and local newspaper columns
NZ Farm Forestry Association Field Day Dairy
funding underlines value of forests
sustainable forestry bulletin
illegally logged timber
and Australia's emerging bioenergy industry
trading and bioenergy
Patrick Milne firstname.lastname@example.org
Denis Hocking email@example.com
-Taupo & Districts
John Dermer firstname.lastname@example.org
Ian Jackson email@example.com
-Sthn High Country (north)
Neil Cullen firstname.lastname@example.org
-Men of Trees
-Sthn High Country (south)
Dean Satchell email@example.com
Field day reminders
Please ensure that
attendance at local branch field days is encouraged. Articles in local
publications publicising upcoming field days are an effective way of
Branches and local
Branches please encourage
your members to contribute articles to local papers.
We could do with the exposure and a good way are columns in local
They need not be very long and profound, but a regular presence can be
useful. Be prepared to use all kinds of sources for material,
this newsletter, the "Tree Grower", each other, other branches'
columns, Denis Hocking's Countrywide columns, etc.. Don't
worry about repetition, most people's memory for this sort of
thing is about 5 minutes and if they
remember anything for 3 months it must have been an
especially important point that warranted repetition.
MAF paper should have gone to the Minister in the last couple of weeks
and the Minister is due to visit Indonesia and PNG to discuss illegal
logging during August.
Bulloch and Denis Hocking attended a meeting on eco-verification at
Wellington airport during July. A sizable group was present -
growers, processors, retailers, John Eyre (MAF), a couple of MfE reps,
a Green Building Council representative and chaired by Peter Bodecker
of Wood Processors Assn.. The growers expressed real concern
about problems and cost of FSC and the steady creep of
conditions. They are sticking with it at present but may have to
give it away if things continue as have done in recent years.
Motivation for certification is mainly market access, with a bit of
added pressure from some foriegn owners.
It appears one major processor has problems in that
main supplier is certified but they don't get enough of better
structural grades from this source to cover demand and have problems
making up the gap. For retailers it is a considerable burden
selling both certified and uncertified timber. Suddenly 24 grades
based on dimensions, stiffness, treatment, etc. becomes 48 grades for
radiata alone. Specifiers often tend to just say they want a b
& c, including FSC, when x y & z without certification would be
more than adequate because specifying is easy and the problems are just
passed down the line. One interesting case was mentioned, off the
record, where FSC timber had to be rushed to Auckland from middle of
the NI to replace non-FSC timber already on site, for ------- concrete
boxing!!!!!! One is challenged to understand the
environmental gains from such an approach.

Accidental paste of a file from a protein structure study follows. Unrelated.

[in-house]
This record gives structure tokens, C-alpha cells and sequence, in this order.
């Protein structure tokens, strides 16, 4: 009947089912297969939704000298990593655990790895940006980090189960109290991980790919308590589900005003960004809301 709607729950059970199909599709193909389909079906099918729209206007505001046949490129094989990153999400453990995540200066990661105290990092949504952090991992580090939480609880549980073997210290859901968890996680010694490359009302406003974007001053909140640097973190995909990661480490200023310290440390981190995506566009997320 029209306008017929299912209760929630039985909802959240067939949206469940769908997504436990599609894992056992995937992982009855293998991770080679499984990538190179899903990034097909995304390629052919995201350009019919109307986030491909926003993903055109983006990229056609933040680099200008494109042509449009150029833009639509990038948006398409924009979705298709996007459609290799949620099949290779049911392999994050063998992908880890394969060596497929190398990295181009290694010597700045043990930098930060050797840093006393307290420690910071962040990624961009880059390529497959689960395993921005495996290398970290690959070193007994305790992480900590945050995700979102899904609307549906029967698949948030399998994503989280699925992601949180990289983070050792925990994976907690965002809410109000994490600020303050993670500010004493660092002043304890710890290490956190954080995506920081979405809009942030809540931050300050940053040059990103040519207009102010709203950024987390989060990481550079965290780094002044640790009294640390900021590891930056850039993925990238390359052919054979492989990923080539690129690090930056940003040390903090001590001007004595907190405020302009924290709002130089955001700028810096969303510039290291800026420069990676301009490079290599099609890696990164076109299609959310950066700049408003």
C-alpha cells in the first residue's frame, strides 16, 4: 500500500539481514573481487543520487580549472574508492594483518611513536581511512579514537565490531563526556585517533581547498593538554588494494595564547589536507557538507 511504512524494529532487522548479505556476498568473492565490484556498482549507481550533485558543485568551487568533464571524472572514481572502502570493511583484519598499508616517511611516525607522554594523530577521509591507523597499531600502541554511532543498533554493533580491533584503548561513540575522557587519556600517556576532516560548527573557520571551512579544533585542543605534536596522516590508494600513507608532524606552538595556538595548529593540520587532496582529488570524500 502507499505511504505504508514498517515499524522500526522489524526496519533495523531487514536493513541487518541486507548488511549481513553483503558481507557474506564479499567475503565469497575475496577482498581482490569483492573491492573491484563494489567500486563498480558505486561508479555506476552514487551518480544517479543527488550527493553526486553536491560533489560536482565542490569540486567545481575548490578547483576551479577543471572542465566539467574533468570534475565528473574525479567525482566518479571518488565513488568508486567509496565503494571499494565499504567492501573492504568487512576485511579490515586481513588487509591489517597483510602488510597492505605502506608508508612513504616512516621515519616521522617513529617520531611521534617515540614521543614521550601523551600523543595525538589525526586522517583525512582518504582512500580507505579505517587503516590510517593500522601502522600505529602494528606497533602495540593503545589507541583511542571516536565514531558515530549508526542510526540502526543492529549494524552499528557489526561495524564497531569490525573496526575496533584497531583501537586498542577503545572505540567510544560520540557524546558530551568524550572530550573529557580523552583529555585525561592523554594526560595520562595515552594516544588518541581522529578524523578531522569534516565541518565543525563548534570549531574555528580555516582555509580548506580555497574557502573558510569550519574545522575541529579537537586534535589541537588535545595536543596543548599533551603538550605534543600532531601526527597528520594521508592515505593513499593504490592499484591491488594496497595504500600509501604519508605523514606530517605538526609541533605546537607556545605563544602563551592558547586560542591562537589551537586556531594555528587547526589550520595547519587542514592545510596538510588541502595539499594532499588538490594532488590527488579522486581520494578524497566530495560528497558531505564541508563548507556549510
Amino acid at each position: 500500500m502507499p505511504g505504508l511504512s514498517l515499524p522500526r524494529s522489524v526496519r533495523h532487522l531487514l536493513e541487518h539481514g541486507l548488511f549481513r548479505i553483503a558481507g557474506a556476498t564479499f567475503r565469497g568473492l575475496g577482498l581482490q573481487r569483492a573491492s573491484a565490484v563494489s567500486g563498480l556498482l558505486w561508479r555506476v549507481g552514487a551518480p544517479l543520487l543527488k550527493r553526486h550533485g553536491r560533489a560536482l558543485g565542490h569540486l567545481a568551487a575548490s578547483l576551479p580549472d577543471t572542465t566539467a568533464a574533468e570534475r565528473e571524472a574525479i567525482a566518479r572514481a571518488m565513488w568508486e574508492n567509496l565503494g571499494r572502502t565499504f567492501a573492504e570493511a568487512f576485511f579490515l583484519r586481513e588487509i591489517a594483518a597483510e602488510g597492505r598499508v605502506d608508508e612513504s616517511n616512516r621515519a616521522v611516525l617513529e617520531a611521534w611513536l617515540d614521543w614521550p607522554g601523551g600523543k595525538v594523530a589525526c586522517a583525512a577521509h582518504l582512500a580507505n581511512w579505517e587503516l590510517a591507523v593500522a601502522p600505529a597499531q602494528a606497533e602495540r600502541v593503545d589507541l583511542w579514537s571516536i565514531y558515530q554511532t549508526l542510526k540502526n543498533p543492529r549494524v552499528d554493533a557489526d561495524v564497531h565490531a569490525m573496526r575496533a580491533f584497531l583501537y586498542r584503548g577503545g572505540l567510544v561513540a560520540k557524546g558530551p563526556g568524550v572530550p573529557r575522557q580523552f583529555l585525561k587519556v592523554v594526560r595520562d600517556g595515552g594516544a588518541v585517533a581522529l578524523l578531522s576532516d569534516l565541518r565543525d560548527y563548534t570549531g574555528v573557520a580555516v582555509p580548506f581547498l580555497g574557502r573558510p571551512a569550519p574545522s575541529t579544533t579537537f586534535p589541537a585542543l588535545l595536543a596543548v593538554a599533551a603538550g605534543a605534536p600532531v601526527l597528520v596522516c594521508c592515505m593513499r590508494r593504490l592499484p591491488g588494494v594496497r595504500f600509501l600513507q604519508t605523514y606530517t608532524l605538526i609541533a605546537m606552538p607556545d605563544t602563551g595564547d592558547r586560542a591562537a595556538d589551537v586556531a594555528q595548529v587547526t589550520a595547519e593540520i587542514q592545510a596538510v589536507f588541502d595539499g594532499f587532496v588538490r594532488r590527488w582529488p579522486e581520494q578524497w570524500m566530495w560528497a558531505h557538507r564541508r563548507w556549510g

One serious problem is the Green Building
Council. It seems to have been taken over by steel and concrete
interests, who are well positioned with 'one-stop-shop'
organisations. Thus, they ignore the embodied energy in buildings
(it is only 10-20% of lifecycle energy so is 'best ignored to focus on
energy used during operation'), put considerable emphasis on recycling
(wood's weak point, even though virgin wood uses only about 1/3 the
energy of recycled steel) and demand that all wood is FSC
certified. So we see imported, FSC certified wood used for
cladding (Landcare Research building, Auckland) or feature walls (DOC
building, Wellington) rather than local material. Effectively
wood has been sidelined despite its superior environmental credentials
and this is with the support of one Government Department, Ministry for
the Environment, even while MAF is working to push the environmental
credentials of wood.
Apparently Telecom is planning a new 5 star building
in Wellington, which, judging by the preliminary sketch, looks as if it
will be another steel and concrete edifice. Will they be prepared
to recognise the environmental credentials of wood?
A good example of the possibilities and
environmental credentials of wood was an article in the Christchurch
Press in early July covering work done by Professor Andy Buchanan on
'post-tension timber', where wooden beams are reinforced with steel
tendons to improve performance. Such beams could be used for
structures up to 10 stories high while matching, or exceeding, concrete
or steel designs in areas such as earthquake and fire safety, cost and
energy efficiency. They would also be carbon stores rather than
carbon sources. Sadly, this article doesn't seem to have made it
past the "Press" to any other daily paper.
Countrywide NZ Farm Forestry Association Field
Call Liz 0800 852580 to register your branch field day for next month.
Farm Forestry Awards
is a call for nominations for our innovation awards. We now have a page
for these awards on the website
Husqvarna Farm Forester of the Year Awards
- Awards for both North and South Islands.
Michael Hay Memorial Award
-Awarded to a younger member of NZFFA who is planting or establishing
Transpower Landcare Trust Grants Award
- Awarded for Innovation in Sustainable Farm Forestry
Research funding underlines value of forests
Future Forests Research (FFR) has welcomed Government support for